Olympia, WA — Governor Jay Inslee announced today additional economic supports for workers and businesses impacted by the COVID-19 pandemic, as well as a three-week extension of the state’s current restrictions which will now be in place until January 4, 2021.
“What we do between now — when COVID activity is still at crisis levels — and the time when vaccines are widely available, is literally a matter of life and death,” Inslee said today.
Inslee was joined by Department of Commerce Director Lisa Brown who announced an additional $50 million, doubling the number of Washington small businesses that will receive aid. Brown said industries recently shut down, such as restaurants and fitness centers, as well as businesses that have been severely impacted by the pandemic, like music and event venues, have been prioritized.
“The needs among our small businesses are profound, and speed is of the essence,” Brown said. “This additional funding allows us to double the number of small businesses we can provide aid to, but we know it’s not enough. As we battle the toughest months of this pandemic, we need Congress to step up so we can support our businesses and workers as we continue asking them to do these hard things.”
In addition, Inslee also announced the state’s readiness to step in in the case of Congressional failure to extend the Pandemic Unemployment Assistance funding in the CARES Act by the end of the year. Washington will be able to fill some of the funding gap for residents that aren’t eligible for regular unemployment insurance, such as self-employed workers, freelancers and independent contractors.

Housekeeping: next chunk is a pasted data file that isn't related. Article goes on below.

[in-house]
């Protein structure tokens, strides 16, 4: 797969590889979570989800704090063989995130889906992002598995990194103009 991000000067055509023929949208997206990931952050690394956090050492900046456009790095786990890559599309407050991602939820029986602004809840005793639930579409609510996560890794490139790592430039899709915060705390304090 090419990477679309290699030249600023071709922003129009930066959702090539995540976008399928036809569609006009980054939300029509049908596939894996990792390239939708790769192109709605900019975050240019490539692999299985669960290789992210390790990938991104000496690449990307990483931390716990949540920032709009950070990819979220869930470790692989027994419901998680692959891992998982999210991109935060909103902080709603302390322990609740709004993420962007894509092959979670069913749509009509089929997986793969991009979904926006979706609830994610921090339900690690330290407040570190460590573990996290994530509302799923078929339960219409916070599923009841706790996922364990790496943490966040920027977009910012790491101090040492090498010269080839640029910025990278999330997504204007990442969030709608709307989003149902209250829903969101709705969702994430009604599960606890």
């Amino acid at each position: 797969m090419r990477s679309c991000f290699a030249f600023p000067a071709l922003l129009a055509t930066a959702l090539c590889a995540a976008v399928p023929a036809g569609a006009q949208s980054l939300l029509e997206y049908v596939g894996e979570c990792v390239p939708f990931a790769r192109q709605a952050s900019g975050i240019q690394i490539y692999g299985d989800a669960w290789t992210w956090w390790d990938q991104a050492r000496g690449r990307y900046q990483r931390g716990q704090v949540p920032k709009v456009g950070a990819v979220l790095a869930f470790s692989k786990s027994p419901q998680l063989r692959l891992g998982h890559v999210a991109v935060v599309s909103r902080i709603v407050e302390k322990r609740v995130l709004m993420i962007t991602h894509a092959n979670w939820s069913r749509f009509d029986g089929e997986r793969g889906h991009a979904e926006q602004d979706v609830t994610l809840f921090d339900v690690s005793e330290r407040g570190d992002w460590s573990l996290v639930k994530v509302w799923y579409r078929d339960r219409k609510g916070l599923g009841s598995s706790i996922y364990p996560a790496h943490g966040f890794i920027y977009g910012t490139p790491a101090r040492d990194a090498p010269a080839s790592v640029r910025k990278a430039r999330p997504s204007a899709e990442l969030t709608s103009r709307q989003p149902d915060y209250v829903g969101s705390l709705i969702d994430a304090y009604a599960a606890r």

“Whether it is through federal or state aid, if Congress fails to act by Christmas, we will step up to help workers and their families who are not covered by pre-pandemic unemployment insurance benefits,” Inslee said.
The three-week extension of statewide restrictions come as the state’s healthcare system nears dangerous occupancy levels. With the effects of Thanksgiving on infection and hospital numbers still unknown, the extension is designed to grant the state’s medical system much needed time to increase Intensive Care Unit (ICU) capacity.
“We all hoped a fall surge would not materialize. Sadly, that was not the case and our hospital systems continue to be heavily impacted by rising cases,” said Secretary of Health John Wiesman. “It’s important we stay the course right now. We cannot let our guard down, even though it’s hard and we’re tired. We need people to mask up, stay home as much as possible and delay gatherings with anyone outside your home.”
Currently, nearly 80 percent of ICU beds are currently occupied, with approximately 1,000 residents in those units. Even in the best-case scenario, hospitals across the state would need to add surge capacity to ensure enough ICU beds to care for COVID-19 patients in the weeks and months to come. In the worst-case scenario, state ICU capacity would need to be doubled before the end of the year.
“They’re not all COVID patients taking up the ICU beds, which is very important to remember: If COVID overwhelms our medical facilities, every other person with a significant medical need will be affected, not just COVID-19 patients,” Inslee said. “We are all, quite literally, in this together.”